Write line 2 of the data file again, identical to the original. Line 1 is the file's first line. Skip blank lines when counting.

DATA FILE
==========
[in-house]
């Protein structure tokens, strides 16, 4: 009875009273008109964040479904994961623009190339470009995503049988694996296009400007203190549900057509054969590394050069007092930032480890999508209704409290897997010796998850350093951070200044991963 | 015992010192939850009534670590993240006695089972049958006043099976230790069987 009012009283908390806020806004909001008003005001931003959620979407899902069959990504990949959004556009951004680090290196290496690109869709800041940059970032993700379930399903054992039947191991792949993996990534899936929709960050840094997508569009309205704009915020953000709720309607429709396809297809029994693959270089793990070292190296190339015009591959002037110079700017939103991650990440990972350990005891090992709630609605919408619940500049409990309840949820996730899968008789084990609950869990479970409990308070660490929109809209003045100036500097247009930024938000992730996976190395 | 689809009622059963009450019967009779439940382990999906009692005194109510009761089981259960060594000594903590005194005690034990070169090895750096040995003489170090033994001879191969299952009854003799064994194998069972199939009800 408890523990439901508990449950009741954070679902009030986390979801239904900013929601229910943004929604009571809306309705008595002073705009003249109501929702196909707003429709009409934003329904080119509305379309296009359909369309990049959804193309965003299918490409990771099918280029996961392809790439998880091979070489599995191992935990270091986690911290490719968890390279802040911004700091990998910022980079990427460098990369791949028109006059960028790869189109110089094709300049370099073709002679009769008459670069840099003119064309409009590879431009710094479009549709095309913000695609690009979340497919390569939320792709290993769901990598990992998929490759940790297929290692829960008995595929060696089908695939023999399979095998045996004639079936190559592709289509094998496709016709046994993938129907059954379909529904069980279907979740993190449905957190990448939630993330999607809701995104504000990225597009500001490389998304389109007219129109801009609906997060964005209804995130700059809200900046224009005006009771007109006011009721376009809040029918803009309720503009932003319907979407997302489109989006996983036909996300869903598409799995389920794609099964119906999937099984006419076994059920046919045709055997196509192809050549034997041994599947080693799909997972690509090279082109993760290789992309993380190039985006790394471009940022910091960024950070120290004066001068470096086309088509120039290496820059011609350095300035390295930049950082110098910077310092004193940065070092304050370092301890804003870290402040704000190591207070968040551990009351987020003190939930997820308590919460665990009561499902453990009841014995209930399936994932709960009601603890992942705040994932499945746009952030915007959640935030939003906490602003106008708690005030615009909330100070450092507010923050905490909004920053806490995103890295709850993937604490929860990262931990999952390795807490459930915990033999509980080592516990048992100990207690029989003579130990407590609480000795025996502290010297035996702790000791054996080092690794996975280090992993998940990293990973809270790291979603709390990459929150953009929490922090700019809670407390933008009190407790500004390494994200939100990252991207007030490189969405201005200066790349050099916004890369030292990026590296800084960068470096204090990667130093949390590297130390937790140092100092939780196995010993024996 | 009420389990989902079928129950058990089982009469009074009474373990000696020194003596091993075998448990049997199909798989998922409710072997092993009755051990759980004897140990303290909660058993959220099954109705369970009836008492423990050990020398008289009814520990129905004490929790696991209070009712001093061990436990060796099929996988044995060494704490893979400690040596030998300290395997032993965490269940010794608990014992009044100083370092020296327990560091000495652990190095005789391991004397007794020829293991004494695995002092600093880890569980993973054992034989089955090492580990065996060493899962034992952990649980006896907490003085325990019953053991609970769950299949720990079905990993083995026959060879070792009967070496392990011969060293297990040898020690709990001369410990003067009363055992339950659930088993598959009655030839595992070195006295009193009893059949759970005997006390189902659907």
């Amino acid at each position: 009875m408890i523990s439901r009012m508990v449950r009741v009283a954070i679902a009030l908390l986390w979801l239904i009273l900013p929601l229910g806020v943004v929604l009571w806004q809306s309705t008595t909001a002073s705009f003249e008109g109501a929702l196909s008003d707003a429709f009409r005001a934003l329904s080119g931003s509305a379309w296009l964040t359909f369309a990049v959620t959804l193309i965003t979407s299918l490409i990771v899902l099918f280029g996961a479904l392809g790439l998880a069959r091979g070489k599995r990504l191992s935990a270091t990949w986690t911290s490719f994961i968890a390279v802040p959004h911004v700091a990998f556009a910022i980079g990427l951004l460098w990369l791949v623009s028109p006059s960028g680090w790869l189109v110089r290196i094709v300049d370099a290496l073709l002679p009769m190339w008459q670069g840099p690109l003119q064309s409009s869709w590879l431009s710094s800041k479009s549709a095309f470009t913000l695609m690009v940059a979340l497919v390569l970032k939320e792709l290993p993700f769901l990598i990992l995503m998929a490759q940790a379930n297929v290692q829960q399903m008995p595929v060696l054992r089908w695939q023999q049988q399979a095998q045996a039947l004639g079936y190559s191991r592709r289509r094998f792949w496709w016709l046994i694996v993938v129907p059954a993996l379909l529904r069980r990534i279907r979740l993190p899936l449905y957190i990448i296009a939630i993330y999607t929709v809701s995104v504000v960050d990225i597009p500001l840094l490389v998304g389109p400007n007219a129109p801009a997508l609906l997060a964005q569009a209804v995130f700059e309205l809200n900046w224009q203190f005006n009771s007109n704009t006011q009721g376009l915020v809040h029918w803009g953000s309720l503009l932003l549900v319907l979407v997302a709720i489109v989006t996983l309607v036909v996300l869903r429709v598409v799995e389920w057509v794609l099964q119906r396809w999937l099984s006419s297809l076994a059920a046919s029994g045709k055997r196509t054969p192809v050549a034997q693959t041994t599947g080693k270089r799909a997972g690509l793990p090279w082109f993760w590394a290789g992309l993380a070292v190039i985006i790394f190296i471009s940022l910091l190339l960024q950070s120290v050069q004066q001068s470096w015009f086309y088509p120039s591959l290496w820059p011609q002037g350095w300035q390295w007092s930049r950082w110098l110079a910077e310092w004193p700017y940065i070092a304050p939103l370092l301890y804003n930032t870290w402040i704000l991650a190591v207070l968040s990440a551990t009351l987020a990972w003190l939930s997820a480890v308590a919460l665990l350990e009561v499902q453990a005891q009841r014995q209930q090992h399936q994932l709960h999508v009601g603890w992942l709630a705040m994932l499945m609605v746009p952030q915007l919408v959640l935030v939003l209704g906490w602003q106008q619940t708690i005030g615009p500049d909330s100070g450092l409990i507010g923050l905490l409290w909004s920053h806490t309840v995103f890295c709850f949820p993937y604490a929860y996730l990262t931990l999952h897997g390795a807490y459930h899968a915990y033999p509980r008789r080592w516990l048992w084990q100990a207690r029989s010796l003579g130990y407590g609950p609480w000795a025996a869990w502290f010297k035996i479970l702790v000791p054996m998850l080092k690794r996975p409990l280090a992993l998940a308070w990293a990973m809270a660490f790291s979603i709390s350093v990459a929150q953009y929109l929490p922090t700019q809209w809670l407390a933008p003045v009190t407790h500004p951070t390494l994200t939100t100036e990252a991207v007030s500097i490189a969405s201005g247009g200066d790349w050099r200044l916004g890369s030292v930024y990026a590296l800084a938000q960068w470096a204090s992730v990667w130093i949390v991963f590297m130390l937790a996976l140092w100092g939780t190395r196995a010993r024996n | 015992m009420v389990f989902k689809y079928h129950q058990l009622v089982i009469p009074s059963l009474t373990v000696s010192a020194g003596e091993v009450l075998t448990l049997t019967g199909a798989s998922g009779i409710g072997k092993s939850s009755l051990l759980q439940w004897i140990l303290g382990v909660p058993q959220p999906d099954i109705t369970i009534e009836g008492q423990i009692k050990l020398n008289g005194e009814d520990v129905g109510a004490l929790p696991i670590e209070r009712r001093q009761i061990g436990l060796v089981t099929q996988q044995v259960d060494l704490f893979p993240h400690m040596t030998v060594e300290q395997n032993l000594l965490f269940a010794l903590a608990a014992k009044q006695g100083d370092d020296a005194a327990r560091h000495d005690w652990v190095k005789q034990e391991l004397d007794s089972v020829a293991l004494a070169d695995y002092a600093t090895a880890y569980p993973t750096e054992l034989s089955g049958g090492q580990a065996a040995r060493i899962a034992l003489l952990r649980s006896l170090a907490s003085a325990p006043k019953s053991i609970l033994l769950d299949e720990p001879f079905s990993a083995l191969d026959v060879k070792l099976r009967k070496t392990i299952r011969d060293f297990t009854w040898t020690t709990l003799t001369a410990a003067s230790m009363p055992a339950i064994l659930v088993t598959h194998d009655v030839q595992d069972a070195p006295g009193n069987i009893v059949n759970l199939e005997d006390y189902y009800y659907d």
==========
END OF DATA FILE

């Protein structure tokens, strides 16, 4: 009875009273008109964040479904994961623009190339470009995503049988694996296009400007203190549900057509054969590394050069007092930032480890999508209704409290897997010796998850350093951070200044991963 | 015992010192939850009534670590993240006695089972049958006043099976230790069987 009012009283908390806020806004909001008003005001931003959620979407899902069959990504990949959004556009951004680090290196290496690109869709800041940059970032993700379930399903054992039947191991792949993996990534899936929709960050840094997508569009309205704009915020953000709720309607429709396809297809029994693959270089793990070292190296190339015009591959002037110079700017939103991650990440990972350990005891090992709630609605919408619940500049409990309840949820996730899968008789084990609950869990479970409990308070660490929109809209003045100036500097247009930024938000992730996976190395 | 689809009622059963009450019967009779439940382990999906009692005194109510009761089981259960060594000594903590005194005690034990070169090895750096040995003489170090033994001879191969299952009854003799064994194998069972199939009800 408890523990439901508990449950009741954070679902009030986390979801239904900013929601229910943004929604009571809306309705008595002073705009003249109501929702196909707003429709009409934003329904080119509305379309296009359909369309990049959804193309965003299918490409990771099918280029996961392809790439998880091979070489599995191992935990270091986690911290490719968890390279802040911004700091990998910022980079990427460098990369791949028109006059960028790869189109110089094709300049370099073709002679009769008459670069840099003119064309409009590879431009710094479009549709095309913000695609690009979340497919390569939320792709290993769901990598990992998929490759940790297929290692829960008995595929060696089908695939023999399979095998045996004639079936190559592709289509094998496709016709046994993938129907059954379909529904069980279907979740993190449905957190990448939630993330999607809701995104504000990225597009500001490389998304389109007219129109801009609906997060964005209804995130700059809200900046224009005006009771007109006011009721376009809040029918803009309720503009932003319907979407997302489109989006996983036909996300869903598409799995389920794609099964119906999937099984006419076994059920046919045709055997196509192809050549034997041994599947080693799909997972690509090279082109993760290789992309993380190039985006790394471009940022910091960024950070120290004066001068470096086309088509120039290496820059011609350095300035390295930049950082110098910077310092004193940065070092304050370092301890804003870290402040704000190591207070968040551990009351987020003190939930997820308590919460665990009561499902453990009841014995209930399936994932709960009601603890992942705040994932499945746009952030915007959640935030939003906490602003106008708690005030615009909330100070450092507010923050905490909004920053806490995103890295709850993937604490929860990262931990999952390795807490459930915990033999509980080592516990048992100990207690029989003579130990407590609480000795025996502290010297035996702790000791054996080092690794996975280090992993998940990293990973809270790291979603709390990459929150953009929490922090700019809670407390933008009190407790500004390494994200939100990252991207007030490189969405201005200066790349050099916004890369030292990026590296800084960068470096204090990667130093949390590297130390937790140092100092939780196995010993024996 | 009420389990989902079928129950058990089982009469009074009474373990000696020194003596091993075998448990049997199909798989998922409710072997092993009755051990759980004897140990303290909660058993959220099954109705369970009836008492423990050990020398008289009814520990129905004490929790696991209070009712001093061990436990060796099929996988044995060494704490893979400690040596030998300290395997032993965490269940010794608990014992009044100083370092020296327990560091000495652990190095005789391991004397007794020829293991004494695995002092600093880890569980993973054992034989089955090492580990065996060493899962034992952990649980006896907490003085325990019953053991609970769950299949720990079905990993083995026959060879070792009967070496392990011969060293297990040898020690709990001369410990003067009363055992339950659930088993598959009655030839595992070195006295009193009893059949759970005997006390189902659907």